4. Do something nice for yourself. I will go into more detail about where I first learned this phrase and who taught it to me, in a later post. For now, I will say that we all deserve to put ourselves on our own ‘to do’ lists and do something nice for ourselves, on a daily basis. This can be something small and minute or all the way up to treating yourself to a once in a lifetime vacation. Simple, nice things you can do for yourself include: painting your nails, taking yourself out do dinner or a movie, putting a small amount of money in savings to save up for a vacation, wearing a cute outfit, or even taking a nap when you’re run down. These things are small, but they remind us to treat ourselves with the love and respect we deserve.

These are just some of the things I have used over the years that have helped me, when I really want to get down on myself. While, at times, it is a challenge to quit being so mean to myself, I find having some quick “go-tos” help me to get out of my negative mindset, and help me to refocus on what it is I need to do, and who I need to take care of most—myself.

With all that said, have you ever berated yourself inwardly? What do you do to stop being so mean to yourself?


Why is Self-Care Important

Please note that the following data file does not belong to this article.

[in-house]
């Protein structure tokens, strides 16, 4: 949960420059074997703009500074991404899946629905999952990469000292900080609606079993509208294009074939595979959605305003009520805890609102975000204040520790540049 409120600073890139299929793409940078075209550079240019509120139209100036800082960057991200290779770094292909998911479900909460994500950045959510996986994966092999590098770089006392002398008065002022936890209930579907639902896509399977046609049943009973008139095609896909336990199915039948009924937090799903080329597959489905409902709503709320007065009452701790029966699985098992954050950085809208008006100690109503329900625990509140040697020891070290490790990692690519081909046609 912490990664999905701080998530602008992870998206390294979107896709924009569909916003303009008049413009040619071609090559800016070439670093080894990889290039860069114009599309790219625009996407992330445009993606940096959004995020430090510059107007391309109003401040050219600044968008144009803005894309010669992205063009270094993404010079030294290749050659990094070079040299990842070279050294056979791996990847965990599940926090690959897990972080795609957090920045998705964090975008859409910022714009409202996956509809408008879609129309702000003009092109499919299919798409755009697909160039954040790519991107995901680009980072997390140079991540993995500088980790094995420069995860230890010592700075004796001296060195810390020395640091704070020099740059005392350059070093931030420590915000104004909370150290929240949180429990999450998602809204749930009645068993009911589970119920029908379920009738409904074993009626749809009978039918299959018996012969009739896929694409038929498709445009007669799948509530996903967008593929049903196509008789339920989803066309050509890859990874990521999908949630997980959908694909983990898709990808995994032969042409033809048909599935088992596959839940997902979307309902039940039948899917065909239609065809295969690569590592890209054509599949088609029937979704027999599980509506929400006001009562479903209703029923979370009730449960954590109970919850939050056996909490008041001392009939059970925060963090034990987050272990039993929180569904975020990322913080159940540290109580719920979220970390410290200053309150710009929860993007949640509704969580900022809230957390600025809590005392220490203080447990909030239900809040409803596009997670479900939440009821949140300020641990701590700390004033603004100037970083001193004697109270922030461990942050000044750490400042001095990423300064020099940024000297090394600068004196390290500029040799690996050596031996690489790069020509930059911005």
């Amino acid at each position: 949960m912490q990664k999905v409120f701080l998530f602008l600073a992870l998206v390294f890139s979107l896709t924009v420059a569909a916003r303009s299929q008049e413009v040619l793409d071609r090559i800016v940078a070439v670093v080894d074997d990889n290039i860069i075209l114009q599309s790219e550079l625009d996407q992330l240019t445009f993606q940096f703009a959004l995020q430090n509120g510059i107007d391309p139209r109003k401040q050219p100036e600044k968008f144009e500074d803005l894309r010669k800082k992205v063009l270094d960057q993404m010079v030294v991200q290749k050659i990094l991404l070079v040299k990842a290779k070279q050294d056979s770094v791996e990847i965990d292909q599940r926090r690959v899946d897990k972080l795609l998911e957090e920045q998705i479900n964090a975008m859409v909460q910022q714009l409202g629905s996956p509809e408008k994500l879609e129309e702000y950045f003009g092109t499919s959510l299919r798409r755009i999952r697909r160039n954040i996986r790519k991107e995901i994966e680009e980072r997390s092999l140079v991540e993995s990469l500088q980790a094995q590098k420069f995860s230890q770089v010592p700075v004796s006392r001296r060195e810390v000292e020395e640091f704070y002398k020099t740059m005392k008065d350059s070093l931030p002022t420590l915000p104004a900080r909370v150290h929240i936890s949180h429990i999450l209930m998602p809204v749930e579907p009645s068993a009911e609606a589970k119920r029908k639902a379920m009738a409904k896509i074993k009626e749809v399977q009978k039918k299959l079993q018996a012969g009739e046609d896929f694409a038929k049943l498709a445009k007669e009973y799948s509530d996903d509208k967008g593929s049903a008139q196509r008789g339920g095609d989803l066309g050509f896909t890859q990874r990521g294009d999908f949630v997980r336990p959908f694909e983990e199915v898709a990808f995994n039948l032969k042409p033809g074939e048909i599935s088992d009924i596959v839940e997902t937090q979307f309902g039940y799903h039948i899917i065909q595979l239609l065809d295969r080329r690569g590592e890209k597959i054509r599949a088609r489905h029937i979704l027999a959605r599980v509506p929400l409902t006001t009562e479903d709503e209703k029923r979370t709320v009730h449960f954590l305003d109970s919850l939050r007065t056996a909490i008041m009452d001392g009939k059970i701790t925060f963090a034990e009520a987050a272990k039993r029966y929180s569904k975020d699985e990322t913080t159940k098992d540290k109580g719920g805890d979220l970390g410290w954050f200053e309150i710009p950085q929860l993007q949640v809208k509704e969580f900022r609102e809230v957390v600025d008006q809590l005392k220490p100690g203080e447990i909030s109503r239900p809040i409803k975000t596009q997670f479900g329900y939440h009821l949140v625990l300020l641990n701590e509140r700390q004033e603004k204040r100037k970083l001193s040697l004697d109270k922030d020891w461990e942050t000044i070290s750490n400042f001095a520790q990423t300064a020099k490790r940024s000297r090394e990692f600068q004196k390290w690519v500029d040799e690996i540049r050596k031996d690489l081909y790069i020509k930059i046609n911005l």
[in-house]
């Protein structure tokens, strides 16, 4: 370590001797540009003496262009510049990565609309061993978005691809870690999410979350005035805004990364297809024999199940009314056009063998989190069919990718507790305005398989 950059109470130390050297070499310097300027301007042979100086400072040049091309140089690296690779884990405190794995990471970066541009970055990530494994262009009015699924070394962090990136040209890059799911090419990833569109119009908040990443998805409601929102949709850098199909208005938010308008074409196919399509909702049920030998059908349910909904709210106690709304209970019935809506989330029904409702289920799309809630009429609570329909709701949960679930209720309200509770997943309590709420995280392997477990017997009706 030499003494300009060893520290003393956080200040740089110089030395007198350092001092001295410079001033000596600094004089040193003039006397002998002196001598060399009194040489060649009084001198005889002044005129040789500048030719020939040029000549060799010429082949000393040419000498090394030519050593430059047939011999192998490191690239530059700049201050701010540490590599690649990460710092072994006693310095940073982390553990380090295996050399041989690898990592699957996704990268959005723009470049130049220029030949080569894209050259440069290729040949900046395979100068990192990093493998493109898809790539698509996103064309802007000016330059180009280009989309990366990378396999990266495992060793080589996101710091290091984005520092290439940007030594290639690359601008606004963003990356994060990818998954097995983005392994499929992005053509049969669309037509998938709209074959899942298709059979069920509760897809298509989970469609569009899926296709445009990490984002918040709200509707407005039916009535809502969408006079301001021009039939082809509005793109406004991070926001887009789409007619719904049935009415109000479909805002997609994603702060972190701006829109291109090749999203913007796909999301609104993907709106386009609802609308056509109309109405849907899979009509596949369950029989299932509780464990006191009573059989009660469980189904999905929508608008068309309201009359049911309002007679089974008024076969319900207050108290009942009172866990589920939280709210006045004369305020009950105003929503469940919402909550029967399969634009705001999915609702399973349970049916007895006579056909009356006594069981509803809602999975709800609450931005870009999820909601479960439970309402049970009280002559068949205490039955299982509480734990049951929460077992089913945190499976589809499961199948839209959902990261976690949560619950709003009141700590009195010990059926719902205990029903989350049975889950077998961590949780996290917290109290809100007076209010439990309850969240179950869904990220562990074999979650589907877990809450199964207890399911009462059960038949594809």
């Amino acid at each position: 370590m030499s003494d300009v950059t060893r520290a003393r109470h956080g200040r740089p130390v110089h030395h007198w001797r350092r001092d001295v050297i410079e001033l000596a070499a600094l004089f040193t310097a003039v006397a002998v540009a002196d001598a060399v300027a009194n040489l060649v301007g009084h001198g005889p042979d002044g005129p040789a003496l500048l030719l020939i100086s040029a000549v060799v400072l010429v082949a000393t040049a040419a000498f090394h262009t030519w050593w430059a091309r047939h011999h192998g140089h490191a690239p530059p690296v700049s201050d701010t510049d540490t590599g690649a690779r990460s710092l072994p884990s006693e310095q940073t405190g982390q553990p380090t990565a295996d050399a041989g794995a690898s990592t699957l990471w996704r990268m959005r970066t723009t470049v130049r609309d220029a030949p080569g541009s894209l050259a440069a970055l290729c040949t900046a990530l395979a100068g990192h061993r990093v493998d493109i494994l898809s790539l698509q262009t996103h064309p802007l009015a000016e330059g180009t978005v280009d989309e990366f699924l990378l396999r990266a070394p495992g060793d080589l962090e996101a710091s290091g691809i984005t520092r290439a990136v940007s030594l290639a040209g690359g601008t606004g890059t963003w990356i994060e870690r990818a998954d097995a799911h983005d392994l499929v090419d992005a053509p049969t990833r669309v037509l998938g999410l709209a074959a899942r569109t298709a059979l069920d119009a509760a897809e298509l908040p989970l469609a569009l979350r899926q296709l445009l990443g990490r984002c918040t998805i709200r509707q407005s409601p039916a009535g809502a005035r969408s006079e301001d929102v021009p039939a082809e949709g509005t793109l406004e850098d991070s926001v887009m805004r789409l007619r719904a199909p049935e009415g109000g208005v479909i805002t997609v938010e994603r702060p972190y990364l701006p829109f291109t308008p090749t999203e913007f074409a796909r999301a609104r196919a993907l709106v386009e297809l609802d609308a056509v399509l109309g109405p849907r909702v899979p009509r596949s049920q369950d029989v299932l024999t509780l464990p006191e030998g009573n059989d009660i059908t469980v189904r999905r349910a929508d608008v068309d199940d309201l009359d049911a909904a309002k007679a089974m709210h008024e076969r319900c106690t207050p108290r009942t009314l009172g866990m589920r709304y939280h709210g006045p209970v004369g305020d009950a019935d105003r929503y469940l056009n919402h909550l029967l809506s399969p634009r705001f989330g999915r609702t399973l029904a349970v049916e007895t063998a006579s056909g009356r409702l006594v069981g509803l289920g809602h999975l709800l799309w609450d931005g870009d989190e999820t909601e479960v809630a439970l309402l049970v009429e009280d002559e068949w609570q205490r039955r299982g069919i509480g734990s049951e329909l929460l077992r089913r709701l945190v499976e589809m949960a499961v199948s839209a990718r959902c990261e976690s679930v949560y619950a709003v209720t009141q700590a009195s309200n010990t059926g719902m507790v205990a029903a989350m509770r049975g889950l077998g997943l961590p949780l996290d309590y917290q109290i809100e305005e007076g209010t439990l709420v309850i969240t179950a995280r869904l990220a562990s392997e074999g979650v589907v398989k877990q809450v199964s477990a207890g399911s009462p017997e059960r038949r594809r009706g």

About eight months ago, I injured my back while working out. I was working in the weight room at my gym, and while doing the back extensions, I moved too quickly and immediately my back felt odd, not painful, but definitely something was wrong. When I got up and found I could hardly bend over I decided cut my workout short and go home. An hour or so later, the pain kicked in and my lower back hurt for days after that. I decided to take some time off to rest and heal. About a week later I returned to the gym, and while my back felt better, it still hurt a little bit. Nevertheless, I continued on my heavy weight lifting routine, because I did not want to lose the progress I made over the previous months. A few weeks later, with my back still hurting, I went to visit my brother and his family. I have two young nieces, whom I babysat while my brother and his wife went to work during the day. The youngest wasn’t walking at the time, so I had to carry her a lot. For the week I was there, by the end of each day my back was in major pain. The day after I returned home from visiting my brother, I woke to discover I caught my youngest niece’s cold. I was in bed for nearly a week, as this turned out to be a particularly bad cold. I didn’t even think of working out. I only got out of bed to eat and use the bathroom.